I’m all into bourbon and back episodes of AMC’s Fear the Walking Dead this fine evening. I’m an avid TV watcher. I say that with pride, not shame, because theme, plot, characterization, hubris—what-have-you—can pack the same punch via the television medium as, say, The Great Gatsby might have affected reading audiences before television or radio existed. Why hold on to old entertainment and wisdom at the expense of the new? We’re not readers anymore—not entirely, anyway. We’re watchers, and listeners, and readers.
Anyway, this new half-season of FTWD is all about grudges—two warring communities are in a position to put aside pre-zombie-apocalypse grudges in order to survive the new enemies. Some can do it, some cannot. We’re talking people sitting down at the table with others who’ve murdered their lovers, family, or friends. How do they do it? Well, some of them can’t. That’s what I like about Fear the Walking Dead. Some have what it takes to put the past behind them, to move forward into a state of truce, of relief. To some, peace is a relief. To others, it doesn’t supply the closure that their angry hearts have demanded. Now you’ve got a conflict worth watching!
I wonder while I watch this show if I have what it takes to put such rancor behind me. I hope I never need to test it. I still nurture a grudge from 1998, the year my grandmother died. I took a week off from my waitressing job in the Midwest to fly home for her funeral. When I returned to work, the other waitresses shunned me. One of them had poisoned the others with her suspicions that I was using my grandmother’s sudden death to take a week off. I came back to work full of grief, and they gave me more, and I’ll never forget the slight. In fact, I still Google the witch from time-to-time, hoping to glean some sort of contact information. I’m not above reaching out to her after all these years just to tell her how much she sucks.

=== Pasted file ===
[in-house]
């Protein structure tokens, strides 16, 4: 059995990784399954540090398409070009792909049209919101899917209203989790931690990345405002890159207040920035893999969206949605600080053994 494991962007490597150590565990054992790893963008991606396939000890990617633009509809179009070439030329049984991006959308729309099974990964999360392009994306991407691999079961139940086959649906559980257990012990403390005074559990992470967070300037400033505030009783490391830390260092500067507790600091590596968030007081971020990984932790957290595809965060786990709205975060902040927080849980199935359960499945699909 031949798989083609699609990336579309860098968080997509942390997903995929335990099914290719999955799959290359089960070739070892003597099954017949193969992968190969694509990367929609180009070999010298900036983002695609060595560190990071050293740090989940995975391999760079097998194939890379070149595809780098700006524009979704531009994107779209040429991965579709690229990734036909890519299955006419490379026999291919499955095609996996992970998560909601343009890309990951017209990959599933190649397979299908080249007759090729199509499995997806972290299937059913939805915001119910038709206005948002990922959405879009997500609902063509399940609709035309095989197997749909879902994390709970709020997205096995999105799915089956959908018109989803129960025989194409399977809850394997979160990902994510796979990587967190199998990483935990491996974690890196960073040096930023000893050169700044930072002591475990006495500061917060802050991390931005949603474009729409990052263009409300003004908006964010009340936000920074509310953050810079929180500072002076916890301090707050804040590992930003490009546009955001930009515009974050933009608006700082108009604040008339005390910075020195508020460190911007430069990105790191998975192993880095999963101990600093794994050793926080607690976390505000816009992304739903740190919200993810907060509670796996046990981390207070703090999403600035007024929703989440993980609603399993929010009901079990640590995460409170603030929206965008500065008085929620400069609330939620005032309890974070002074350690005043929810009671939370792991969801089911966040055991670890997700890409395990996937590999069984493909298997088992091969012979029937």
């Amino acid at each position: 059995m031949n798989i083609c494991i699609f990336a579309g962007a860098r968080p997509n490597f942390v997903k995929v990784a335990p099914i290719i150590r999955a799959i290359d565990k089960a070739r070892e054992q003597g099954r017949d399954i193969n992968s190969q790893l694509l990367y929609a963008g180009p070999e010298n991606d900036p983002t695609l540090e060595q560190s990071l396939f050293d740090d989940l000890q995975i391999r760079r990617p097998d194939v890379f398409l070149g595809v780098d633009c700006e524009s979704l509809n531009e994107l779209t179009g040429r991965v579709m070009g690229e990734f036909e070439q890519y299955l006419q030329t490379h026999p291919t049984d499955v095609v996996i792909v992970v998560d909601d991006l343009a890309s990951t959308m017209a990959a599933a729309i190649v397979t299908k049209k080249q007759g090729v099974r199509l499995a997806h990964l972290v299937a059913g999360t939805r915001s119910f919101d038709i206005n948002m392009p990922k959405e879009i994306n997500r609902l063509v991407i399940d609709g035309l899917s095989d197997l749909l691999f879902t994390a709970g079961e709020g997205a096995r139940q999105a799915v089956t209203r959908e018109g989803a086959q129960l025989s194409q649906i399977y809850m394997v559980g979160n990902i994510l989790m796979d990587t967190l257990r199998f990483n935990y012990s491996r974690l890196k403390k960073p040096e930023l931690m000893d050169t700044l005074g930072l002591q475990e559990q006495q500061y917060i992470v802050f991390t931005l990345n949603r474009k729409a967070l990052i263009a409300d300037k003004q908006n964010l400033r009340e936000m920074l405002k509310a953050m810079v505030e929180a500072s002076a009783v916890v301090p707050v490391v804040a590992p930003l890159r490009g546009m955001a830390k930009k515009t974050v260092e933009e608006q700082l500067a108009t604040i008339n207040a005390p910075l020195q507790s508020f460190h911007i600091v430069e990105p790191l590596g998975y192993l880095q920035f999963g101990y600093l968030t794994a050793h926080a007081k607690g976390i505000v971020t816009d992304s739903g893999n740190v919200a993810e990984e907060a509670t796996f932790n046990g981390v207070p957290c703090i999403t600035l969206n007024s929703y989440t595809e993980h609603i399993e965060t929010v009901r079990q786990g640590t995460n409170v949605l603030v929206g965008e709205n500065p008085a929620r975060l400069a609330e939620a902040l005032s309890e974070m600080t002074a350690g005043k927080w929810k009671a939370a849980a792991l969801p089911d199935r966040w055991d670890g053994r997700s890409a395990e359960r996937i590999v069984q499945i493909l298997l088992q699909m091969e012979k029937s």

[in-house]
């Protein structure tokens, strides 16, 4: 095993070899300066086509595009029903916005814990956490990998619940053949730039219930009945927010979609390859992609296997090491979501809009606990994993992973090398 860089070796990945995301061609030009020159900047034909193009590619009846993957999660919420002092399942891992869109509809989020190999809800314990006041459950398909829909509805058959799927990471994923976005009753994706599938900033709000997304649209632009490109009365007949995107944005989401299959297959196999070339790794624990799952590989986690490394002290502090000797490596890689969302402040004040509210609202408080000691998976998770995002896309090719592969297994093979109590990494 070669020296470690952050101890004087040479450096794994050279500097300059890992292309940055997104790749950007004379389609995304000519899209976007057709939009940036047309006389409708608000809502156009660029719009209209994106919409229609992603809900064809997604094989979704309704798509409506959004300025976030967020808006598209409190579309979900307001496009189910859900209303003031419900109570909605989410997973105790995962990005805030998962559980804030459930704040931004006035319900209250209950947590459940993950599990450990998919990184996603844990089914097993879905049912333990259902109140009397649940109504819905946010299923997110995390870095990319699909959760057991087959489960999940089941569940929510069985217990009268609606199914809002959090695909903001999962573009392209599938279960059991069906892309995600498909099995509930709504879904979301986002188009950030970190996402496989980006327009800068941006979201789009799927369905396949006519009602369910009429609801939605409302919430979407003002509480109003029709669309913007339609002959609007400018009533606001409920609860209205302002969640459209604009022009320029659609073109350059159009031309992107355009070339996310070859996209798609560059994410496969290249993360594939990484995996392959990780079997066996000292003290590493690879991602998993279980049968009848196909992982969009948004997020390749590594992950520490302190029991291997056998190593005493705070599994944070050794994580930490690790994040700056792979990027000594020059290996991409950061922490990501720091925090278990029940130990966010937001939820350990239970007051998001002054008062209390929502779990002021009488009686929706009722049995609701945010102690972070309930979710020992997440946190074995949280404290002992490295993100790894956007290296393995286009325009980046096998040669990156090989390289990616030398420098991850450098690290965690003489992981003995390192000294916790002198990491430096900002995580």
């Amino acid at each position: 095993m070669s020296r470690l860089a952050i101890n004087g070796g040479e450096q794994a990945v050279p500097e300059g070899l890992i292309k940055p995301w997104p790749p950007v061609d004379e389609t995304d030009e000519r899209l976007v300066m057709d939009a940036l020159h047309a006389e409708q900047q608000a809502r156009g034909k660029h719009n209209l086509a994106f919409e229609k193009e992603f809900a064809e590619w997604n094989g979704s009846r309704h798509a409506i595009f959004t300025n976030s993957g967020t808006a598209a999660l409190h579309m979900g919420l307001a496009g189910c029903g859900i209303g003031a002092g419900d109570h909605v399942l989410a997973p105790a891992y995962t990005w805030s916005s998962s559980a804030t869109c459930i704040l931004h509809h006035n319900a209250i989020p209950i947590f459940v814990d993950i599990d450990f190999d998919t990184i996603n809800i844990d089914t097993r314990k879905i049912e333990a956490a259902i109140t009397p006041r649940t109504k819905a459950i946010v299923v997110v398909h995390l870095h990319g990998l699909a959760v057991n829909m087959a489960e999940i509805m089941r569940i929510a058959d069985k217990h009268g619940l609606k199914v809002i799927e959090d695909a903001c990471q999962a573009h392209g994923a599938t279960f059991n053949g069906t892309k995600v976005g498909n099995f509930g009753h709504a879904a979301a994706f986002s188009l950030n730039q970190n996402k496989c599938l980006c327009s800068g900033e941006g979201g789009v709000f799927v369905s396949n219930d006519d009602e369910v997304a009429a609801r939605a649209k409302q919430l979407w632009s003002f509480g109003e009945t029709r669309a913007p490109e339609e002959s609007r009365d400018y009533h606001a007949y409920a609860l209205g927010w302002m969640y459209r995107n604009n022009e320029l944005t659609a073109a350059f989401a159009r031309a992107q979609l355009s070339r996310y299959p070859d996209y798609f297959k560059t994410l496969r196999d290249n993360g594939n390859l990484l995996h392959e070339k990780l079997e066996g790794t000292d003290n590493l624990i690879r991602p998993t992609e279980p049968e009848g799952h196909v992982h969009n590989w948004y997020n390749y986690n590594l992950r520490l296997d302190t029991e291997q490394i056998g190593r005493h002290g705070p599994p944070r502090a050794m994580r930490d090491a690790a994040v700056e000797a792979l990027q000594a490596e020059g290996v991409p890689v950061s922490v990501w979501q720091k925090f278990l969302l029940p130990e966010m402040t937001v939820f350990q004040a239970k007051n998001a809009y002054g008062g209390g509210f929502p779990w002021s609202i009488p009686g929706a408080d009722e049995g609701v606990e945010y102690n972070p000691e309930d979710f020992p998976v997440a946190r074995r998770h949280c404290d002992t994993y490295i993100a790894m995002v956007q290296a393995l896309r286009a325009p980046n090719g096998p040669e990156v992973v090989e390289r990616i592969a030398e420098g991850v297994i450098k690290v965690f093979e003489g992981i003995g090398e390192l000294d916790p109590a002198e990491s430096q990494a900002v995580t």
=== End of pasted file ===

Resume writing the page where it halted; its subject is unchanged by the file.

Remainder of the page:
It’s a First-World kind anger we feel over situations like this. I think many of us have been there. We haven’t had to face real grudges or make real truces with real enemies in order to survive. We’ve been lucky.
There’s been a First-World grudge festering in my family for three decades. It’s aborted relationships with cousins. It’s complicated family events like weddings, and funerals. Someone has always gotten pissed off about someone else’s refusal to acknowledge said slight. My cousins and I grew up with this shit. My grandmother suffered for it. We all suffered for it… except, I believe, its creator. To her, this enmity is still fresh and real. For her, we must suffer.
Even in the light of a recent tragedy, good old Aunt What’s-Her-Name still clings to her vow of silence. She’s quite tenacious. She sits high in her fortress of malice and judges. First-World luxuries. I wonder sometimes what she would do in a zombie apocalypse or some other grid doom. I’m pretty sure she’d find few friends, even among family, willing to put their necks out for her. There are so many other family members who do so much more, who shine love and light. Unfortunately for her, simmering anger is always palpable. It makes others uneasy.
I told my husband once about my little hobby of Googling that nasty waitress from time-to-time. He thought I was completely nuts. He’s a man with no ill will. It’s what I love about him. In his honor, and in the honor of my sick mother, my patient father, my departed uncle, I think I should put that incident behind me. The blackness in that woman’s heart, if she’s still out there somewhere, is probably enough of a burden.